Follow by Email

Tuesday, October 20, 2015

What Describes Our Greatest Writers?



For those who are writers – or work with them – it may be taken for granted that writers write because that’s what they do.  It’s who they are.  But what attributes really describe a great writer?

1.      The best writer knows he or she needs to give way to a great editor, and to see the collaboration as a means to making one’s voice powerful.

2.      The great writer has something to say about something. Always.  Just as some people can talk for hours at a time, writers can pen their insights, views, and opinions non-stop.

3.      They also know that good writing is not about quantity, but quality.  Using an economy of words and minimal set up to make a point or advance a storyline are always appreciated.

4.      They possess a strong vocabulary.  The great writer doesn’t have to toss around SAT words, but he or she should inject a variety of terms, words, and references that reflect a historical perspective, trendy awareness, and cultural diversity.

5.      The best writers have a singular message to get out.  They are driven by convictions and passionately lobby for them.  Writers are neither natural nor indifferent.  They are guided by a bias that informs their writing.

6.      The best writers challenge us.  They don’t merely tell us what we want to hear or expect to experience.  Top-shelf writing raises questions, rankles the establishment, speaks up for the disenfranchised, and gives legitimacy to ideas never before discussed or new spins to unfairly dismissed proposals.

7.      They give us context and perspective.  They help us understand where we come from, who we are now, and enlighten us to the possibilities of what could, or even should, be.

8.      They usually aim to compensate, or right some wrong that reality has brought upon us.  They give us hope with and desire.  They help us experience what isn’t, and give shape to the formless.

9.      The elite writers tap into our emotions and state of mind.  They give us fear, lust, hope, ego, and anger.  They let parts of ourselves come out to dance when no one else is looking.

10.  They tell us we are not alone.  Our thoughts, our past, and our lives seem to have value when we read a book.  Our history becomes the litmus test by which we judge a book, but above all, writers comfort us and fuel us with support.

11.  Terrific writers make us think, even second-guess our assumptions and question our viewpoints.  They force us to come around and see things from their perspective – or they push us further away and form a completely opposite view.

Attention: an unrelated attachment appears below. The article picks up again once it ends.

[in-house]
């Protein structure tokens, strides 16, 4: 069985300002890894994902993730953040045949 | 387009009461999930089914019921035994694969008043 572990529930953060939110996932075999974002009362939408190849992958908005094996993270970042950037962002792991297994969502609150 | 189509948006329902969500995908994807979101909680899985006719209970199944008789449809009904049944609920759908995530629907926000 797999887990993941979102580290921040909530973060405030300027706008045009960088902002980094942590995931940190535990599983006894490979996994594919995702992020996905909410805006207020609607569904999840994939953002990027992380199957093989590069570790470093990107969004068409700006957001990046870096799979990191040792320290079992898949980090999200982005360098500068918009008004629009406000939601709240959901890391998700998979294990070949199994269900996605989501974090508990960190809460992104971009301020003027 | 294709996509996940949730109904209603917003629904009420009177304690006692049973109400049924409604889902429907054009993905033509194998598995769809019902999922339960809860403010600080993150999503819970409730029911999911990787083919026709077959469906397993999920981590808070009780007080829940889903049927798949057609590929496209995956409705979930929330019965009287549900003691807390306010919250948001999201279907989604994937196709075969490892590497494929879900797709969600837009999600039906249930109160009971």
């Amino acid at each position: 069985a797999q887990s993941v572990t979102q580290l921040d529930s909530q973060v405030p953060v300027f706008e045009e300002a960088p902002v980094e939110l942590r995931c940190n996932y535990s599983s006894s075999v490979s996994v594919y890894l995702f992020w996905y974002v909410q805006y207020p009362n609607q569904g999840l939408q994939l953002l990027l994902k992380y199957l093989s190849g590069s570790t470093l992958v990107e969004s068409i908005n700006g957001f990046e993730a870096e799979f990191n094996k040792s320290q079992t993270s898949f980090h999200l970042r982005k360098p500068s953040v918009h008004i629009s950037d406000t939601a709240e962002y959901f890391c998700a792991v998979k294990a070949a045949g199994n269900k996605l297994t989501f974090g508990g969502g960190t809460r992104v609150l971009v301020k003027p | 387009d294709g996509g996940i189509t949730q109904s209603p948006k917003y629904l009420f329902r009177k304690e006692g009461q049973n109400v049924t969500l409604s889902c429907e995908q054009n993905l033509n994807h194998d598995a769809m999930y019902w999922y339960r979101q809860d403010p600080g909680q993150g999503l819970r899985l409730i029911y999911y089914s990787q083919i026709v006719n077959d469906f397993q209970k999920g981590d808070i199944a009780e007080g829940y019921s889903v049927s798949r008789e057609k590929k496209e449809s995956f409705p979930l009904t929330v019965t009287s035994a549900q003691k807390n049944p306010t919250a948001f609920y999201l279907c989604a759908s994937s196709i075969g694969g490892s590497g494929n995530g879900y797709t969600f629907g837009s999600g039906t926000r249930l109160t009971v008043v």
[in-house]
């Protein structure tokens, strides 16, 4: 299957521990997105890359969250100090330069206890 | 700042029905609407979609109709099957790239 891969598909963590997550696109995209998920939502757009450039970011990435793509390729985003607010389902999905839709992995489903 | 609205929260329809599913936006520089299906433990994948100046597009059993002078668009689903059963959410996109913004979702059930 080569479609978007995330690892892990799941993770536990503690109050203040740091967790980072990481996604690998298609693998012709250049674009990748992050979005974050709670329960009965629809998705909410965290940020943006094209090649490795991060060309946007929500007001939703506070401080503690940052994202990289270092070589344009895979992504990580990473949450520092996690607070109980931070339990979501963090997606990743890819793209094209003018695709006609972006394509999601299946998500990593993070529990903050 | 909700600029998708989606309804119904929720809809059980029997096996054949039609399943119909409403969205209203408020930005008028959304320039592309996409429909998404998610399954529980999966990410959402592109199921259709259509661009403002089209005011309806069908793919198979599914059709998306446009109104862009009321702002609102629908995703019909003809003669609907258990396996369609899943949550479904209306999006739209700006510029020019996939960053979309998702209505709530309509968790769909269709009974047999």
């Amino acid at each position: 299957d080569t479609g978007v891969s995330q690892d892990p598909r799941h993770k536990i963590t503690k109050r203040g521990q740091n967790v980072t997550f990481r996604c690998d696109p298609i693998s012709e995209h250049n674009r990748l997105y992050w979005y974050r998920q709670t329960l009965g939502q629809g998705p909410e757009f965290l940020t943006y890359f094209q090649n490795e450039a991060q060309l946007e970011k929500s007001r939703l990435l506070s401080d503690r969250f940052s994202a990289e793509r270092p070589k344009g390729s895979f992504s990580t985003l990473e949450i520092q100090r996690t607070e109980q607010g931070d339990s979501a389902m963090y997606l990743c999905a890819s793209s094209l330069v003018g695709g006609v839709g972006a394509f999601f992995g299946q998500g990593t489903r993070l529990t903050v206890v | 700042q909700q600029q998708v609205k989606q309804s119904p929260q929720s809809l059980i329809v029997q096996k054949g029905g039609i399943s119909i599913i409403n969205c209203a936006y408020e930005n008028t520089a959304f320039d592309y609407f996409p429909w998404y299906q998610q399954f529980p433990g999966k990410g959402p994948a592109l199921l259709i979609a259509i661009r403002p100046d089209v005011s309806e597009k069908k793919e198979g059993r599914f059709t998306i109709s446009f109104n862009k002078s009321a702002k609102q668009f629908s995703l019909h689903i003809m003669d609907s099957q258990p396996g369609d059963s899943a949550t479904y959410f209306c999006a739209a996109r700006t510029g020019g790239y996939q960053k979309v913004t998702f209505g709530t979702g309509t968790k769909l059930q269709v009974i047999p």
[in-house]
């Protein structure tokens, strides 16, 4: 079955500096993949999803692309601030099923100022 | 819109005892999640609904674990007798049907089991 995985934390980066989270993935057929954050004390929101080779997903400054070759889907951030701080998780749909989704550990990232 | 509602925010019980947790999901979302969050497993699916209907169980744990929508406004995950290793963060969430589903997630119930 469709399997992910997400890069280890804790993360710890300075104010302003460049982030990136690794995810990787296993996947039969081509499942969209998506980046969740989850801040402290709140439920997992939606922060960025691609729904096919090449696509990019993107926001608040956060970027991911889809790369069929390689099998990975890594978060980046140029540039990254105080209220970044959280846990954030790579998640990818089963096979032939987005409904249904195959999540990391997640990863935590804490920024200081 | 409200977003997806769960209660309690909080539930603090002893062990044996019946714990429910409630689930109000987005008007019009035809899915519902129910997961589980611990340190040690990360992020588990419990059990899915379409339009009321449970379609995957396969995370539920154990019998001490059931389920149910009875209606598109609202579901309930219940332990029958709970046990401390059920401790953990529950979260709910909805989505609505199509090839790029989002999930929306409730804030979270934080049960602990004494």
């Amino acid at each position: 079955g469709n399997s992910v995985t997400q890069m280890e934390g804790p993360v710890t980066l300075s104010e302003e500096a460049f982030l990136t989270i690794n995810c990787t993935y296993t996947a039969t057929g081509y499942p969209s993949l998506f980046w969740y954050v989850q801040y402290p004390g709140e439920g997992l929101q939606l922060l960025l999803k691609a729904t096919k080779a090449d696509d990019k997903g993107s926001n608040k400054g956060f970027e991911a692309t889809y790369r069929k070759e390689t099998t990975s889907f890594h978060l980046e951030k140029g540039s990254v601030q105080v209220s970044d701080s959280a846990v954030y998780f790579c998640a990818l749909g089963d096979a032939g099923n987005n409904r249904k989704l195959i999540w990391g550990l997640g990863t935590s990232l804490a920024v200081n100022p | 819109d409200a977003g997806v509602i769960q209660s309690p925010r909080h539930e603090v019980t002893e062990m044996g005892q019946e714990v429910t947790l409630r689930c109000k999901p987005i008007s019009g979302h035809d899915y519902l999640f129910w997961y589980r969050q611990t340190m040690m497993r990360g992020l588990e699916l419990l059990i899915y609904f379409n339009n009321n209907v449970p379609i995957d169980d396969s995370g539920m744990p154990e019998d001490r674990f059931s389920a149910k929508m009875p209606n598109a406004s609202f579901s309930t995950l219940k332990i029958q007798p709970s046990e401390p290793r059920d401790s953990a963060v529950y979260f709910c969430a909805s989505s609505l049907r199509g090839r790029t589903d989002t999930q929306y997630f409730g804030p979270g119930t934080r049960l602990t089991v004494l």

12.  They can make us feel better about ourselves by using humor or tragedy.  They can become inspiring to us.  Words can lift and transform anyone.

13.  Great writers are willing to suspend their beliefs and understanding of reality in order to create whole new worlds that actually help us live in the present one.

14.  They allow their personal experiences to guide their writings.  Their honesty and truths help demonstrate lessons we could never learn unless we actually experienced what they did.

15.  Above all, the best writers are great because they strive to be so.  They dedicate themselves, proudly, to live their craft and to experience every action and thought with an eye on their writing.  Nothing happens to them means more than how they’ll write it.  The great writers strive to improve, to make their work better even by installing the slightest adjustment.  They are always writing, even when they’re not.

DON'T MISS THESE POSTS

The 7 Tenets of Author Branding

Why Does Guinness Book of World Records Ignore Books?

Why would Wordnik wants made-up words to be in a dictionary?

How we can improve the world with books by 2030

Promote your book to the selfie culture of today

Bestselling writer links freedom with fiction

How to make a blog post go viral – or at least get opened

How to connect your book to the news

Explore a guided tour through the English language

Get The Writer’s Legal Guide – Very Helpful

Don’t say this to the media when promoting your book

Free newswires can help promote books and author brands


Brian Feinblum’s views, opinions, and ideas expressed in this blog are his alone and not that of his employer. You can follow him on Twitter @theprexpert and email him at brianfeinblum@gmail.com. He feels more important when discussed in the third-person. This is copyrighted by BookMarketingBuzzBlog © 2015

4 comments:

  1. I just love this, Brian. And the best thing about it (for writers anyway :) is how inspiring this is. As a novelist, I strive for all things on this list. Do I hit the mark? Sometimes. But I keep working at it. And this just nudged me again to get back to it.
    Thank you!

    ReplyDelete
  2. A thought-provoking article. I agree.

    ReplyDelete
  3. Hey Brian, wonderful post! So many people try to define greatness. I agree with you on all of these points. One thing I would add is what we "mean" to readers.

    We, as consumers (in this case book readers), but on what products mean. Not what they do. For example, if you sell drill bits, you mean either restoration or creation of something new. How? Because drills create holes. Holes in this context are used to allow space for screws. Why would you need a screw? To either build something new or repair something.

    Something I advocate over at theauthorblog.com is that we as authors need to write books that "mean" something to our audience. We need to solve problems for them, but still appeal to their emotions. Harry Potter was so successful because it solved problem for children and young adults- it gave them an escape from the stress and everyday pressure of growing up.

    ReplyDelete